With the collaboration of Ilaria Tariello
The first clinical descriptions of the Cabin Fever syndrome date back to 1900, during the California Gold Rush in the United States. Gold-hunters were forced to spend entire months inside a cabin, and this isolation soon led to a series of side-effects: refusal to return to civilization, distrust of others, memory loss, stress and anxiety. The symptom picture of Cabin Fever is somehow linked to the current post-lockdown situation at the end of 2020, with individuals around the world suffering from a similar syndrome as the one experienced by gold seekers. The disorder is faced both in an allegorical key and by drawing on pre-existing images and creating them from scratch. Following the trail that conceptually led me to America between the 19th and 20th centuries, the project presents some screenshots and texts taken from Charlie Chaplin's film "The Gold Rush" (1925), subsequently colored with a program which, based on “deep learning”, automatically attributes colors to black and white photographs, mimicking what happened in the process of hand coloring pictures before the arrival of color.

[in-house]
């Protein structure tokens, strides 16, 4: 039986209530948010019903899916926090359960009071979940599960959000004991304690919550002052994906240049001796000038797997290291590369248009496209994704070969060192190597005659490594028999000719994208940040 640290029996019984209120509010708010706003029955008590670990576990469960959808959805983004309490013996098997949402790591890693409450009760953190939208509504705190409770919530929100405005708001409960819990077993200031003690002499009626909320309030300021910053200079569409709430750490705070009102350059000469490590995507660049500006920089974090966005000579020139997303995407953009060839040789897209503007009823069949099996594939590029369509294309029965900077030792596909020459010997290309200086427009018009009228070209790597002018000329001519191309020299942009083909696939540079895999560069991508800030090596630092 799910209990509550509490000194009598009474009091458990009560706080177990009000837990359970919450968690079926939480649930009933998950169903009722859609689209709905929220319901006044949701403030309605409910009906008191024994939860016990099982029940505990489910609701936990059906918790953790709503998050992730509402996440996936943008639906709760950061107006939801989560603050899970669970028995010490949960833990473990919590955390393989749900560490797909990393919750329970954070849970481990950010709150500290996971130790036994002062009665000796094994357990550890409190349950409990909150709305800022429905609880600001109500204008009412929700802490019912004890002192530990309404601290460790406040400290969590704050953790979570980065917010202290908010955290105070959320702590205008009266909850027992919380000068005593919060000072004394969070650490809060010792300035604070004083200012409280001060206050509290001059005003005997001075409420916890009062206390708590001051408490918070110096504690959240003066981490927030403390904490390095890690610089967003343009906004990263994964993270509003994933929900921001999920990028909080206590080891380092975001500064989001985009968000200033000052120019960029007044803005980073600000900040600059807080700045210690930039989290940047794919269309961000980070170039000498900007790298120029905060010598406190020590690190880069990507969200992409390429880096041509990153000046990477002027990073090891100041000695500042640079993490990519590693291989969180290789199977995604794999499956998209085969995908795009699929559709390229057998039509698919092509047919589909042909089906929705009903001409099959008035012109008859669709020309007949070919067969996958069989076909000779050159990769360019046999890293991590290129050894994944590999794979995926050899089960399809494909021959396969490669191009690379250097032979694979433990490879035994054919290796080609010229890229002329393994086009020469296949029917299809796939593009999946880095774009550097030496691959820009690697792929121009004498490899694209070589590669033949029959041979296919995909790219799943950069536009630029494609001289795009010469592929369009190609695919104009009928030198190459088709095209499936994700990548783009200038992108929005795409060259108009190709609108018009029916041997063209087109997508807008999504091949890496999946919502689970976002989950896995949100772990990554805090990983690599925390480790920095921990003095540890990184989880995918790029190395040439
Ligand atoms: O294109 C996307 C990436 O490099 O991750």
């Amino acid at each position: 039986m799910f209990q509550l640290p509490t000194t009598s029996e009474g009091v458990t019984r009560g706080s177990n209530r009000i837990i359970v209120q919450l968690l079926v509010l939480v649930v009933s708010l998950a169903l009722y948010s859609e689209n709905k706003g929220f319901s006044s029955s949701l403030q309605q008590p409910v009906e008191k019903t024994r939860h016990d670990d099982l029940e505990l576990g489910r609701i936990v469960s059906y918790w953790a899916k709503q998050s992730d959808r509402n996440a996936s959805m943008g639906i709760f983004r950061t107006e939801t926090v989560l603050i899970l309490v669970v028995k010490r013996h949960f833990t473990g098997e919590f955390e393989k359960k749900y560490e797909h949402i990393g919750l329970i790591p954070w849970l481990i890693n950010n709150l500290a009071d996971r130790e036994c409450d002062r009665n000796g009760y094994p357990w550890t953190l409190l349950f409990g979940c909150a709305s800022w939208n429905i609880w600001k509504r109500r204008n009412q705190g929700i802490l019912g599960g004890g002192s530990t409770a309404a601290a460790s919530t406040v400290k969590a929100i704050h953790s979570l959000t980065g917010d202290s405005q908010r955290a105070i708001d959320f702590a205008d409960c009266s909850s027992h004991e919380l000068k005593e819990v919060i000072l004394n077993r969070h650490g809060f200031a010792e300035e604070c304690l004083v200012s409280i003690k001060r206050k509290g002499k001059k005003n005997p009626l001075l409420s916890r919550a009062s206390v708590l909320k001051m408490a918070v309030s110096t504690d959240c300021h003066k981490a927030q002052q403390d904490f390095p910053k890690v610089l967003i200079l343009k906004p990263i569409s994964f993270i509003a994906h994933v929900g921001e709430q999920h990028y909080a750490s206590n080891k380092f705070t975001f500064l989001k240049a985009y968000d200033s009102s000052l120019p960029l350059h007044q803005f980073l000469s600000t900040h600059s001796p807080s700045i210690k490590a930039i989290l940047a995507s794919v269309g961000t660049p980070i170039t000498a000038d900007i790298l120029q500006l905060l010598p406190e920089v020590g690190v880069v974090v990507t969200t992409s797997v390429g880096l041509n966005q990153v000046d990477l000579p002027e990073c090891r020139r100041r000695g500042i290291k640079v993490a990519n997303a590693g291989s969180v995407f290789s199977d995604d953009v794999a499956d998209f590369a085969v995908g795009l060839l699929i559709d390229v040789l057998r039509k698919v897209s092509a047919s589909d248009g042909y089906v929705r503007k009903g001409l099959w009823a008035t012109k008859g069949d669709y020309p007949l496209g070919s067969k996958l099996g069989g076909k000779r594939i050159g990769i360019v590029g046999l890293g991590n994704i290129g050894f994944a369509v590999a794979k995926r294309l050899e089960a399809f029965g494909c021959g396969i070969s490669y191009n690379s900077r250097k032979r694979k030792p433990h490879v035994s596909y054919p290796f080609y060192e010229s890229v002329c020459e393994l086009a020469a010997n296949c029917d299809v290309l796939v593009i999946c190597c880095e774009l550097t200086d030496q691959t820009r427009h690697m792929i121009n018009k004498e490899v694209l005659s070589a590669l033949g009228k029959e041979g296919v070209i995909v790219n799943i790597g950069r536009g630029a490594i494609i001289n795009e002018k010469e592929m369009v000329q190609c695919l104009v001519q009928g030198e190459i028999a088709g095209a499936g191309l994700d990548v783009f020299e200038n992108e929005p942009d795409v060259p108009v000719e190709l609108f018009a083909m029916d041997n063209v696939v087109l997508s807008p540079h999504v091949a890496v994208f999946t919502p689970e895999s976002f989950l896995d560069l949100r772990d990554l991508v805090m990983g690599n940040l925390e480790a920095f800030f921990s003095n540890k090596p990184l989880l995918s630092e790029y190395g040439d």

In addition to this, some still-lifes of polyurethane agglomerates evoke, even in the modes of representation, those gold nuggets that motivated the extreme efforts of the adventurers of the Gold Rush.
Welcome Stranger is simultaneously the name of the largest gold nugget ever found, the title of this work and a desire, particularly that of encountering others without fear.